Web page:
Alibaba files for IPO

The long-awaited news hit markets last night – Chinese internet giant Alibaba has filed documents for its IPO, marking the beginning of the final step on the road to becoming a publicly listed company.

Initial estimates abound, but the current consensus is for a valuation somewhere in the region of $115-245 billion, which is quite the spread all things considered. Tech companies trading on high earnings multiples have been hit hard lately, but those for Alibaba look more reasonable, especially when potential growth rates in China are taken into account.

The table below indicates the multiples at which Alibaba would trade at both ends of the spectrum, based on the most recent full-year revenue and earnings figures of $5.6 billion and $1.4 billion respectively:


Revenue multiple

Earnings multiple

$115 billion

20.5 82.14

$245 billion

43.75 175


Record-breaking IPO?

The flotation would make it one of the biggest IPOs in history, dwarfing that of Twitter and potentially putting Facebook in the shade as well. IG’s grey market has seen significant action now that the filing has been made, but in contrast to the wide range above our clients actually expect an IPO range of $198 billion to $208 billion, far tighter than the currently estimated number, and suggesting a midpoint of $203 billion or 36.25 times revenue and 145 times earnings, for the valuation at the end of the first day of trading.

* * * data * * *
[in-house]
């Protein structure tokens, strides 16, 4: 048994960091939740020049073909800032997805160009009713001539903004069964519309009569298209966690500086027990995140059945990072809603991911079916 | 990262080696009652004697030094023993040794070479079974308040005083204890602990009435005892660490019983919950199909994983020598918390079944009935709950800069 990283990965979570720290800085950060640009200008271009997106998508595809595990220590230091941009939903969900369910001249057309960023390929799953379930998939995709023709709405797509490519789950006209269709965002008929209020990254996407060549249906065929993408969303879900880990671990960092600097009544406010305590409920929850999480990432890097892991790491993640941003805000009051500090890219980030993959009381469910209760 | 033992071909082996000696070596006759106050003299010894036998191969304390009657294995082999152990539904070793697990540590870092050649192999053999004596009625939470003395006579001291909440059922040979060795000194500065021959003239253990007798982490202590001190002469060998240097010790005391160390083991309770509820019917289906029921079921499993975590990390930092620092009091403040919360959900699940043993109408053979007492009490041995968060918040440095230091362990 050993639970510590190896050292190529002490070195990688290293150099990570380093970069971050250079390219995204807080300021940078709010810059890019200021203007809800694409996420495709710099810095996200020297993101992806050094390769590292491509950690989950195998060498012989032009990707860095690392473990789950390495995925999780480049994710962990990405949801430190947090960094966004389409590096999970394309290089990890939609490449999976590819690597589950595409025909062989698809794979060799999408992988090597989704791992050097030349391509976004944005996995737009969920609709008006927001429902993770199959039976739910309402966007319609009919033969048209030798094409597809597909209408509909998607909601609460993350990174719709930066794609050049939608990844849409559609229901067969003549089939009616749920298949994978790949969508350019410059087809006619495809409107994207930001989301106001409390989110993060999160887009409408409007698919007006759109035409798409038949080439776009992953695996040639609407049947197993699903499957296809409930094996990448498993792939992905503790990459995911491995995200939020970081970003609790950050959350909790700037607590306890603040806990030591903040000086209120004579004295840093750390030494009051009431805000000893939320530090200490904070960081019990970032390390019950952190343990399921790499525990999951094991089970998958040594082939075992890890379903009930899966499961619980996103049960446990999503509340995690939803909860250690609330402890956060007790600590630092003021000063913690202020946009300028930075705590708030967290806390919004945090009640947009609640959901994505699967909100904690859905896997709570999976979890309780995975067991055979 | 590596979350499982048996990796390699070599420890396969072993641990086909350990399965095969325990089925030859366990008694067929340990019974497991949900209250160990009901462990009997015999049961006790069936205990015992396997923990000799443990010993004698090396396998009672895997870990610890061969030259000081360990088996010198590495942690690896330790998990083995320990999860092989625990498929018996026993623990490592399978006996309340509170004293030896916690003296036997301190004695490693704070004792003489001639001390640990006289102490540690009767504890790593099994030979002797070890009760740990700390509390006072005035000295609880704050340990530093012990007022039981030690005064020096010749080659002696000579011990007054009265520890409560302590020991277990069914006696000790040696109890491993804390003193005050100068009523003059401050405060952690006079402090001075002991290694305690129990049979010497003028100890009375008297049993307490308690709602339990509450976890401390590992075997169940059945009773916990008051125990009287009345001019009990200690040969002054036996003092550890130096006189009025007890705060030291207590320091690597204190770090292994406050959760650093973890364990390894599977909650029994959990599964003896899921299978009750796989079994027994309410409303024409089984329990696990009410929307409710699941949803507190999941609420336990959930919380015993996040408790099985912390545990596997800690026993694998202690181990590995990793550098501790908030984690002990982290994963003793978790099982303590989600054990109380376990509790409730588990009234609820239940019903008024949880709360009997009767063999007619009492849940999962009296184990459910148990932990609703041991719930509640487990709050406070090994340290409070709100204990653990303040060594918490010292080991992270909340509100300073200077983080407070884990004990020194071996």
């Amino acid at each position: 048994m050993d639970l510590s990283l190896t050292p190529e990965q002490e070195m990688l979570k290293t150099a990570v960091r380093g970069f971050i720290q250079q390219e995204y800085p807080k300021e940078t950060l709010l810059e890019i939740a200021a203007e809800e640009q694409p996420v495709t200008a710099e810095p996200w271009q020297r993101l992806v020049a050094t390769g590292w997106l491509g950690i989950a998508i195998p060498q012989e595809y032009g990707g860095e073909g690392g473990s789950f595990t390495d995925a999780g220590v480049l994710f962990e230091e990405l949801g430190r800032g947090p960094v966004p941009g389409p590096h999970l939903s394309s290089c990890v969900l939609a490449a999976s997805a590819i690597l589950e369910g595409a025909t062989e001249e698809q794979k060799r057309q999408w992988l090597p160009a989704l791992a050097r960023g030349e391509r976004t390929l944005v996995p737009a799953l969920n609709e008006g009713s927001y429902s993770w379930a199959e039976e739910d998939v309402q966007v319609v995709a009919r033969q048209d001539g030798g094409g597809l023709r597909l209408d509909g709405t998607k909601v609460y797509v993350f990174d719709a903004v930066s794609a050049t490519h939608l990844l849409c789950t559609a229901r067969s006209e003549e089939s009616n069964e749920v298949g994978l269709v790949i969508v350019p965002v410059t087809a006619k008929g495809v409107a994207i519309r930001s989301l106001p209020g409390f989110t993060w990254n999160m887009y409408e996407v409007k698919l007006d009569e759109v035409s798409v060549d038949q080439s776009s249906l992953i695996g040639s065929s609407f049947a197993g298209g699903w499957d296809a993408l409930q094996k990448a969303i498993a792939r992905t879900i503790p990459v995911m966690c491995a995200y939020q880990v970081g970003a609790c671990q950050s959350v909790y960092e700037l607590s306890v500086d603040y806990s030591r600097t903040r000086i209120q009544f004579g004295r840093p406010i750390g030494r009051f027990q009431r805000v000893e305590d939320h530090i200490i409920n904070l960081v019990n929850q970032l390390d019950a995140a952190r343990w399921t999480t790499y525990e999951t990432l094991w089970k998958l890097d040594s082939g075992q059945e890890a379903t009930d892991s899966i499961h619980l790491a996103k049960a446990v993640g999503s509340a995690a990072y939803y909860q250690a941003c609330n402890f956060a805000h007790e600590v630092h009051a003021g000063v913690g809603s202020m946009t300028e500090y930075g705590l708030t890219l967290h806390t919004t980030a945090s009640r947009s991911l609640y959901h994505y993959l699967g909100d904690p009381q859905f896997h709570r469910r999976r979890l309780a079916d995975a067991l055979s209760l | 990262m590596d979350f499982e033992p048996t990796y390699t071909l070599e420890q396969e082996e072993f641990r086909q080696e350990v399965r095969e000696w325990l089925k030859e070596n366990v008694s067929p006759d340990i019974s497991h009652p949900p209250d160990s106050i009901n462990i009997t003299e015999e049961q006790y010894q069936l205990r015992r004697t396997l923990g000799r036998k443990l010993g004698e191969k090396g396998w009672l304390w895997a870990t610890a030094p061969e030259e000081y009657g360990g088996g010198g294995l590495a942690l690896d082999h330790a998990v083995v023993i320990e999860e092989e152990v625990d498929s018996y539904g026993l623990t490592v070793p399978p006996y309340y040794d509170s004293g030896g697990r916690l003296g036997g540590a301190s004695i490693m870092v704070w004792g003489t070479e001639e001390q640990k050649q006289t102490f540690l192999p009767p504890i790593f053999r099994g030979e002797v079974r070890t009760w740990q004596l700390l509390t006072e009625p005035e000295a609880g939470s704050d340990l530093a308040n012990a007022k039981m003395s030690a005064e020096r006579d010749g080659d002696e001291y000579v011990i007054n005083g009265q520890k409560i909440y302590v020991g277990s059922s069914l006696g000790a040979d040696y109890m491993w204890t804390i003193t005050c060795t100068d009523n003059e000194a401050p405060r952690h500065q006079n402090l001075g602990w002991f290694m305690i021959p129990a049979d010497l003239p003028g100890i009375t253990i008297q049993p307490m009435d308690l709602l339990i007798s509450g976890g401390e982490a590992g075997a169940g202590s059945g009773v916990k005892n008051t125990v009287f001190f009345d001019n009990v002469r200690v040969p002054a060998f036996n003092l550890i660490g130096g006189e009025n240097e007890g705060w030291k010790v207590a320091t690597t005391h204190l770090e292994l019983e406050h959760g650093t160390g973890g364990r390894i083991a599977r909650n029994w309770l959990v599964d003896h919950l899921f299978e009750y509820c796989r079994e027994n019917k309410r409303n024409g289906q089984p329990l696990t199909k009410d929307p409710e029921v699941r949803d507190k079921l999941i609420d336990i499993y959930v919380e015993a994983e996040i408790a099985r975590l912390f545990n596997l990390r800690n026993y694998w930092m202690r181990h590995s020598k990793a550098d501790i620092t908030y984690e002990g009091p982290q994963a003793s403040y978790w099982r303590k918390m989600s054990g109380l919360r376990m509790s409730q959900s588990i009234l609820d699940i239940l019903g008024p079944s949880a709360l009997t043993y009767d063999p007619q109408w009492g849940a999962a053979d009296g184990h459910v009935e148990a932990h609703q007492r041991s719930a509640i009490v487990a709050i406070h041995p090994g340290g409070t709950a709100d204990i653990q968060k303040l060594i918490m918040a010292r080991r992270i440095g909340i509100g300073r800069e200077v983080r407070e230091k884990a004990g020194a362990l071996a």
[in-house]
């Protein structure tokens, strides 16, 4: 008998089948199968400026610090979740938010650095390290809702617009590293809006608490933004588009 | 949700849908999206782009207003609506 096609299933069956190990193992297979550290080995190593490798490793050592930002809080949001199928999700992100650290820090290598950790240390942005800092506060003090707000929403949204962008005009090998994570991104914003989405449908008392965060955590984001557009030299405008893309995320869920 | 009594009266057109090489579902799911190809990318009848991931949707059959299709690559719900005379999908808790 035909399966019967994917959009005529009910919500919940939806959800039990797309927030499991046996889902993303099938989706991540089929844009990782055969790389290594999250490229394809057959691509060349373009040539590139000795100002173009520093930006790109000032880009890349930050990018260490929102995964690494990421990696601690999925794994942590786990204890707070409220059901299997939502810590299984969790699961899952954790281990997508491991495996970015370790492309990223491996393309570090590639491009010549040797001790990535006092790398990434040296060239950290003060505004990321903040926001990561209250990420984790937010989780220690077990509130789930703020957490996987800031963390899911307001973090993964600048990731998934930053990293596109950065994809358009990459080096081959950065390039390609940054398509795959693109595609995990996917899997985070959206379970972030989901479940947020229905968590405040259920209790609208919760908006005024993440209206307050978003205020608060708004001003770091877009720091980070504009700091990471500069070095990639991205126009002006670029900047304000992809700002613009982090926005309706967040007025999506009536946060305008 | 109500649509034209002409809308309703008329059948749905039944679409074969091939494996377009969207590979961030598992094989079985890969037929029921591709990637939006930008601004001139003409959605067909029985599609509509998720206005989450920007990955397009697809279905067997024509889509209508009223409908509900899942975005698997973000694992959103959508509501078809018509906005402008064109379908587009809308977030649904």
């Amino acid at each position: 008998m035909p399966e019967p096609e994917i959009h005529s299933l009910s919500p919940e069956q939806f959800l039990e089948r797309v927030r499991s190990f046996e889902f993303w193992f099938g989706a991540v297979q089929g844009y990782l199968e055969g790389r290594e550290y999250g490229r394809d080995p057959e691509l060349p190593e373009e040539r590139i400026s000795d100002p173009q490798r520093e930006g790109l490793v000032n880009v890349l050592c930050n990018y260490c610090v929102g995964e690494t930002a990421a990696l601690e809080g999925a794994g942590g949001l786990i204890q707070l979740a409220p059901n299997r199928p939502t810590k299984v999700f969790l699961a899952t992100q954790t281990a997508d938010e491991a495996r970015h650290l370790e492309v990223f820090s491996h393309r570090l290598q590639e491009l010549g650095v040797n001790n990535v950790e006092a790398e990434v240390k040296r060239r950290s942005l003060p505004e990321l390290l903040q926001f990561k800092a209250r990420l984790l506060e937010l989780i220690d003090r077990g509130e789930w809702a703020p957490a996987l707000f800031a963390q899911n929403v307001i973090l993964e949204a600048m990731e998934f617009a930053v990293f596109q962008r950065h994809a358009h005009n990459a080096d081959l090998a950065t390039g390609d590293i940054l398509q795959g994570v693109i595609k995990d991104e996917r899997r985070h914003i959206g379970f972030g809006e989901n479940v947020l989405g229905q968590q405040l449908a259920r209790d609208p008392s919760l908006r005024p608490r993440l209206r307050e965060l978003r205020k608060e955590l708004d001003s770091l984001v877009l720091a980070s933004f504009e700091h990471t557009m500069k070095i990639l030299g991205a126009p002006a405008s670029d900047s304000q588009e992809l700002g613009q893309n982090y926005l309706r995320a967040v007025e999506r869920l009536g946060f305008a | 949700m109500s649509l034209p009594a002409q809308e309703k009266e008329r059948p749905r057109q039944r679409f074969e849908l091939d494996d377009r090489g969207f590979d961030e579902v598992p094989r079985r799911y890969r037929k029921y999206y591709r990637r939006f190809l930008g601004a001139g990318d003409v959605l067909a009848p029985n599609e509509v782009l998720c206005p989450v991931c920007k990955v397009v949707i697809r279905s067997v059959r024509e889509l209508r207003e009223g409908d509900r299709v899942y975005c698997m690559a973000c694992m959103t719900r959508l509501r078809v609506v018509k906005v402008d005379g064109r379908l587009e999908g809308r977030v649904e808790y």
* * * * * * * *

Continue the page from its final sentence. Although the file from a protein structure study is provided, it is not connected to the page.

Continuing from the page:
Learning from previous flotations

It’s instructive to compare this grey market to previous ones. For Twitter, our grey market suggested that the share price would end the day at $43.60, valuing the company at $23.75 billion. The closing figure on the first day was $44.90, or a valuation of $24.46 billion, only a 3% premium to the IG grey market.

The pre-float hype surrounding IPOs such as, Pets at Home and Poundland has since dissipated, a reflection of investor dismay with the general poor performance. For Alibaba, however, there is a much more optimistic outlook. Not only does it have a track record of excellent growth in China, a country where internet penetration is much lower than in the US, providing opportunity for yet more sales growth, but it has a much wider operating margin than Facebook and Google, at 50% versus 37% and 28% for these other firms.

No IPO is without its risks, and there are a number of firms snapping at Alibaba’s heels. However, this might, for once, be an IPO that is actually worth all the fanfare.

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